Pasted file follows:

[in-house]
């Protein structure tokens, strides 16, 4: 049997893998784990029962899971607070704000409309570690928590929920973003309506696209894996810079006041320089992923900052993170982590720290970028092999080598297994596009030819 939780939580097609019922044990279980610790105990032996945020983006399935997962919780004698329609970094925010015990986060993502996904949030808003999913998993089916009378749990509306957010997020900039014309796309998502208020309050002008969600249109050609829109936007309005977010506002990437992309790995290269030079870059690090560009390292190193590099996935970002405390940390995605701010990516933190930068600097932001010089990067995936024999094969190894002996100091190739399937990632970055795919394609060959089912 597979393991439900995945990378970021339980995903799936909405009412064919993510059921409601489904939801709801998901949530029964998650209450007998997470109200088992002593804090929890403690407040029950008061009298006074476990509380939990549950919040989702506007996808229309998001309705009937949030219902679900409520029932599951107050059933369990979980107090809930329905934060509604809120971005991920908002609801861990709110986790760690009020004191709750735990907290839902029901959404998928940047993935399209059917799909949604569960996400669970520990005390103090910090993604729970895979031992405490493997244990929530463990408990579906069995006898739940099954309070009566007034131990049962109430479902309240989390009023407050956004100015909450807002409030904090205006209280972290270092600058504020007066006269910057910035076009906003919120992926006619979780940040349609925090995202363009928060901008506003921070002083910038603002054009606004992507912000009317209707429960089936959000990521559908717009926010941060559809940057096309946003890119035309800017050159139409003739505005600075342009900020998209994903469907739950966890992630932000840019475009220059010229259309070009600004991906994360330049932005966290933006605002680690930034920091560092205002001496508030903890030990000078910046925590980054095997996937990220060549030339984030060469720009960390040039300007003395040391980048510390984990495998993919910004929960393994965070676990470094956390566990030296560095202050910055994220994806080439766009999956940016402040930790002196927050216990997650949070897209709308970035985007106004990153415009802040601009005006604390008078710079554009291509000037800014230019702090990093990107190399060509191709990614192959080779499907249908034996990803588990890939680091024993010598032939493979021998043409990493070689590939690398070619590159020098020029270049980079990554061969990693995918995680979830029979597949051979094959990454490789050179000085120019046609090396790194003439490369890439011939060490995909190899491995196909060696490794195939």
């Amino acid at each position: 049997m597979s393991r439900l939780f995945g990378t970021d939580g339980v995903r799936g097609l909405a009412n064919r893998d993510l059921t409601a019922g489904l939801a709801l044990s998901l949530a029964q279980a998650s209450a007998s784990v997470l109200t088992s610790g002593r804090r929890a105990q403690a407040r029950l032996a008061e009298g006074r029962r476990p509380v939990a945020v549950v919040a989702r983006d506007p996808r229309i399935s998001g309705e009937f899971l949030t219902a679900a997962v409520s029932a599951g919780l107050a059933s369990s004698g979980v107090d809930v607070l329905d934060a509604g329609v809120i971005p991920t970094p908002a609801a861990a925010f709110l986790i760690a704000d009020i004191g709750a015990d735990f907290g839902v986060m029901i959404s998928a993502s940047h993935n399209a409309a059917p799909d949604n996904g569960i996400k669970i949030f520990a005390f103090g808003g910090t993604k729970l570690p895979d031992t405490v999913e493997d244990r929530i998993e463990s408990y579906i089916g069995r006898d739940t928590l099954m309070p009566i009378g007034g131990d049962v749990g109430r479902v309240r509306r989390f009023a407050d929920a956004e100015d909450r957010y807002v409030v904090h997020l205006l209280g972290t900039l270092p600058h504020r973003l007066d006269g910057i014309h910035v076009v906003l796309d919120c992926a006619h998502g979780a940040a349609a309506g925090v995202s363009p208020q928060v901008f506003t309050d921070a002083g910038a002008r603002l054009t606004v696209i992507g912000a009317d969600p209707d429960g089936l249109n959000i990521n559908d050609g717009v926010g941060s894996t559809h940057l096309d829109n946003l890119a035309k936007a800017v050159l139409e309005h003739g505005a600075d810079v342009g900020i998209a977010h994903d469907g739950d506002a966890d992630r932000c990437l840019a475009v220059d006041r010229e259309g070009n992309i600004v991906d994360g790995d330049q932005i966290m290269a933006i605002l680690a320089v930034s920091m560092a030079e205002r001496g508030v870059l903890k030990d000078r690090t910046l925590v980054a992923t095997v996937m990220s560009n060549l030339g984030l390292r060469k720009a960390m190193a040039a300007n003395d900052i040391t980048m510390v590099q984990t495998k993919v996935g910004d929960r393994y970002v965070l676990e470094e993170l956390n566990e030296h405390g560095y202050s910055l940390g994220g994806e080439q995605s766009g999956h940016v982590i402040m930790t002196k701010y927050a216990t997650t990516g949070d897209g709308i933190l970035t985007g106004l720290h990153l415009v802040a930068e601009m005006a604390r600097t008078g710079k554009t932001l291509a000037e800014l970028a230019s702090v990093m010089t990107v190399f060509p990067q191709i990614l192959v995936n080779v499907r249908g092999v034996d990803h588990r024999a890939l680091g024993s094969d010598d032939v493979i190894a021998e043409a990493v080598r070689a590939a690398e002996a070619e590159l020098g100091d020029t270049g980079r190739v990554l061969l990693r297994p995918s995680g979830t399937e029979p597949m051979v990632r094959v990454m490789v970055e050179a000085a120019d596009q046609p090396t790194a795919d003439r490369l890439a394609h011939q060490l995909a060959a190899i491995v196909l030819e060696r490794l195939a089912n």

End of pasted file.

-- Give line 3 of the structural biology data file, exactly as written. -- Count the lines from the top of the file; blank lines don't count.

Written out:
């Amino acid at each position: 049997m597979s393991r439900l939780f995945g990378t970021d939580g339980v995903r799936g097609l909405a009412n064919r893998d993510l059921t409601a019922g489904l939801a709801l044990s998901l949530a029964q279980a998650s209450a007998s784990v997470l109200t088992s610790g002593r804090r929890a105990q403690a407040r029950l032996a008061e009298g006074r029962r476990p509380v939990a945020v549950v919040a989702r983006d506007p996808r229309i399935s998001g309705e009937f899971l949030t219902a679900a997962v409520s029932a599951g919780l107050a059933s369990s004698g979980v107090d809930v607070l329905d934060a509604g329609v809120i971005p991920t970094p908002a609801a861990a925010f709110l986790i760690a704000d009020i004191g709750a015990d735990f907290g839902v986060m029901i959404s998928a993502s940047h993935n399209a409309a059917p799909d949604n996904g569960i996400k669970i949030f520990a005390f103090g808003g910090t993604k729970l570690p895979d031992t405490v999913e493997d244990r929530i998993e463990s408990y579906i089916g069995r006898d739940t928590l099954m309070p009566i009378g007034g131990d049962v749990g109430r479902v309240r509306r989390f009023a407050d929920a956004e100015d909450r957010y807002v409030v904090h997020l205006l209280g972290t900039l270092p600058h504020r973003l007066d006269g910057i014309h910035v076009v906003l796309d919120c992926a006619h998502g979780a940040a349609a309506g925090v995202s363009p208020q928060v901008f506003t309050d921070a002083g910038a002008r603002l054009t606004v696209i992507g912000a009317d969600p209707d429960g089936l249109n959000i990521n559908d050609g717009v926010g941060s894996t559809h940057l096309d829109n946003l890119a035309k936007a800017v050159l139409e309005h003739g505005a600075d810079v342009g900020i998209a977010h994903d469907g739950d506002a966890d992630r932000c990437l840019a475009v220059d006041r010229e259309g070009n992309i600004v991906d994360g790995d330049q932005i966290m290269a933006i605002l680690a320089v930034s920091m560092a030079e205002r001496g508030v870059l903890k030990d000078r690090t910046l925590v980054a992923t095997v996937m990220s560009n060549l030339g984030l390292r060469k720009a960390m190193a040039a300007n003395d900052i040391t980048m510390v590099q984990t495998k993919v996935g910004d929960r393994y970002v965070l676990e470094e993170l956390n566990e030296h405390g560095y202050s910055l940390g994220g994806e080439q995605s766009g999956h940016v982590i402040m930790t002196k701010y927050a216990t997650t990516g949070d897209g709308i933190l970035t985007g106004l720290h990153l415009v802040a930068e601009m005006a604390r600097t008078g710079k554009t932001l291509a000037e800014l970028a230019s702090v990093m010089t990107v190399f060509p990067q191709i990614l192959v995936n080779v499907r249908g092999v034996d990803h588990r024999a890939l680091g024993s094969d010598d032939v493979i190894a021998e043409a990493v080598r070689a590939a690398e002996a070619e590159l020098g100091d020029t270049g980079r190739v990554l061969l990693r297994p995918s995680g979830t399937e029979p597949m051979v990632r094959v990454m490789v970055e050179a000085a120019d596009q046609p090396t790194a795919d003439r490369l890439a394609h011939q060490l995909a060959a190899i491995v196909l030819e060696r490794l195939a089912n």